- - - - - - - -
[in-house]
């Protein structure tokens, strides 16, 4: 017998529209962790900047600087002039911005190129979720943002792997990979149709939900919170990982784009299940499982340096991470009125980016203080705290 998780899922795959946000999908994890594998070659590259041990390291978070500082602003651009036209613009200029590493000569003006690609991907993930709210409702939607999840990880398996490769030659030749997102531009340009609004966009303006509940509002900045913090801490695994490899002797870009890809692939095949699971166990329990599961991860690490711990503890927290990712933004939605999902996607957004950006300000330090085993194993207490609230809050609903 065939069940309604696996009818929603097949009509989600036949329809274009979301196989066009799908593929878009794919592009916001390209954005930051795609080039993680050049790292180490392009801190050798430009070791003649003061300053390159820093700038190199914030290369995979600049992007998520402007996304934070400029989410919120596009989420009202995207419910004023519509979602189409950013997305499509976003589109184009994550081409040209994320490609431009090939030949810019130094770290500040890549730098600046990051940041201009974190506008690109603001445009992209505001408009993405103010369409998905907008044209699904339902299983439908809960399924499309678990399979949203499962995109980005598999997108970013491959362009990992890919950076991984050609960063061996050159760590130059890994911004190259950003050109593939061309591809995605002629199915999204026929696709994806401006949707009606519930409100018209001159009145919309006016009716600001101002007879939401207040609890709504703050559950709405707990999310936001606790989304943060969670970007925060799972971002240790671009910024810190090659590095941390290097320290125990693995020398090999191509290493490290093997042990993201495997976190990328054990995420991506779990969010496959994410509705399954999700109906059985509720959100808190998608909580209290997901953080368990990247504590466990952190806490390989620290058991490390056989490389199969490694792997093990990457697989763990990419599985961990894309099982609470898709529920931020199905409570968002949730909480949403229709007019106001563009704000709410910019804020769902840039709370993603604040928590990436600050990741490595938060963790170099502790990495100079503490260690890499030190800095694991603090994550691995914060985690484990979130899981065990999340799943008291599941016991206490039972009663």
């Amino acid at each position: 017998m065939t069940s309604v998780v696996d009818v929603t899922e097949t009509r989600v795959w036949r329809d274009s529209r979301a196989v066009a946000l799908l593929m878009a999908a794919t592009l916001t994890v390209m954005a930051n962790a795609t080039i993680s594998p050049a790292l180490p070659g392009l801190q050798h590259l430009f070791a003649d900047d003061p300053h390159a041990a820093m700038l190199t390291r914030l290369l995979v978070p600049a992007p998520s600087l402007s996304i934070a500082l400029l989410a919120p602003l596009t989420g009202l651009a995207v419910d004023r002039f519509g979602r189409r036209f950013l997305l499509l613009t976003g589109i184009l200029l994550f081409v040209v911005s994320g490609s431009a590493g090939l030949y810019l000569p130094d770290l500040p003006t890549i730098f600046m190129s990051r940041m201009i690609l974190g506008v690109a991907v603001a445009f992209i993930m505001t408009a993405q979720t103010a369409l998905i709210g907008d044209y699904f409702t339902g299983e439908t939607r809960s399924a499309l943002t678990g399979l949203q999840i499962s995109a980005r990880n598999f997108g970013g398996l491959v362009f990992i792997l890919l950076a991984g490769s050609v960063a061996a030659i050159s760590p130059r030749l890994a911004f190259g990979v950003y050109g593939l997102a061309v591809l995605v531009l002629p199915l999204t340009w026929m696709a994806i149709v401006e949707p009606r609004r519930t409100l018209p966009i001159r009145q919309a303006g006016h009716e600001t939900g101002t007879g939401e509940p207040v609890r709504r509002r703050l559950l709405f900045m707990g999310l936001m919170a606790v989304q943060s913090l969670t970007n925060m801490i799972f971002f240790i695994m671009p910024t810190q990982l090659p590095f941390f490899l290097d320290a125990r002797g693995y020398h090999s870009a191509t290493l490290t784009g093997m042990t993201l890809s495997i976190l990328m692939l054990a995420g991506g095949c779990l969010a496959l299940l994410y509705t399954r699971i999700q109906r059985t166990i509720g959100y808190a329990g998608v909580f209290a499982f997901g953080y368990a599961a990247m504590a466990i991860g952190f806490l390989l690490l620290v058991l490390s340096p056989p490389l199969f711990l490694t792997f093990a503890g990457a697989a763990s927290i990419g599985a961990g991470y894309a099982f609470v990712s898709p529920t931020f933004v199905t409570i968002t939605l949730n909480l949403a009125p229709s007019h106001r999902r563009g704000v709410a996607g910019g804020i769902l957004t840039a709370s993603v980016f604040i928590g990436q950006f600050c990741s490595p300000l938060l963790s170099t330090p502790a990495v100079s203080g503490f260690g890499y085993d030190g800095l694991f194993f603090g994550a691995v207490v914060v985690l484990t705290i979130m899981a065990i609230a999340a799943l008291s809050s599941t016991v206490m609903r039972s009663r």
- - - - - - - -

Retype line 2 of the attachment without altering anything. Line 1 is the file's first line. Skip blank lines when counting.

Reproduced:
């Protein structure tokens, strides 16, 4: 017998529209962790900047600087002039911005190129979720943002792997990979149709939900919170990982784009299940499982340096991470009125980016203080705290 998780899922795959946000999908994890594998070659590259041990390291978070500082602003651009036209613009200029590493000569003006690609991907993930709210409702939607999840990880398996490769030659030749997102531009340009609004966009303006509940509002900045913090801490695994490899002797870009890809692939095949699971166990329990599961991860690490711990503890927290990712933004939605999902996607957004950006300000330090085993194993207490609230809050609903 065939069940309604696996009818929603097949009509989600036949329809274009979301196989066009799908593929878009794919592009916001390209954005930051795609080039993680050049790292180490392009801190050798430009070791003649003061300053390159820093700038190199914030290369995979600049992007998520402007996304934070400029989410919120596009989420009202995207419910004023519509979602189409950013997305499509976003589109184009994550081409040209994320490609431009090939030949810019130094770290500040890549730098600046990051940041201009974190506008690109603001445009992209505001408009993405103010369409998905907008044209699904339902299983439908809960399924499309678990399979949203499962995109980005598999997108970013491959362009990992890919950076991984050609960063061996050159760590130059890994911004190259950003050109593939061309591809995605002629199915999204026929696709994806401006949707009606519930409100018209001159009145919309006016009716600001101002007879939401207040609890709504703050559950709405707990999310936001606790989304943060969670970007925060799972971002240790671009910024810190090659590095941390290097320290125990693995020398090999191509290493490290093997042990993201495997976190990328054990995420991506779990969010496959994410509705399954999700109906059985509720959100808190998608909580209290997901953080368990990247504590466990952190806490390989620290058991490390056989490389199969490694792997093990990457697989763990990419599985961990894309099982609470898709529920931020199905409570968002949730909480949403229709007019106001563009704000709410910019804020769902840039709370993603604040928590990436600050990741490595938060963790170099502790990495100079503490260690890499030190800095694991603090994550691995914060985690484990979130899981065990999340799943008291599941016991206490039972009663």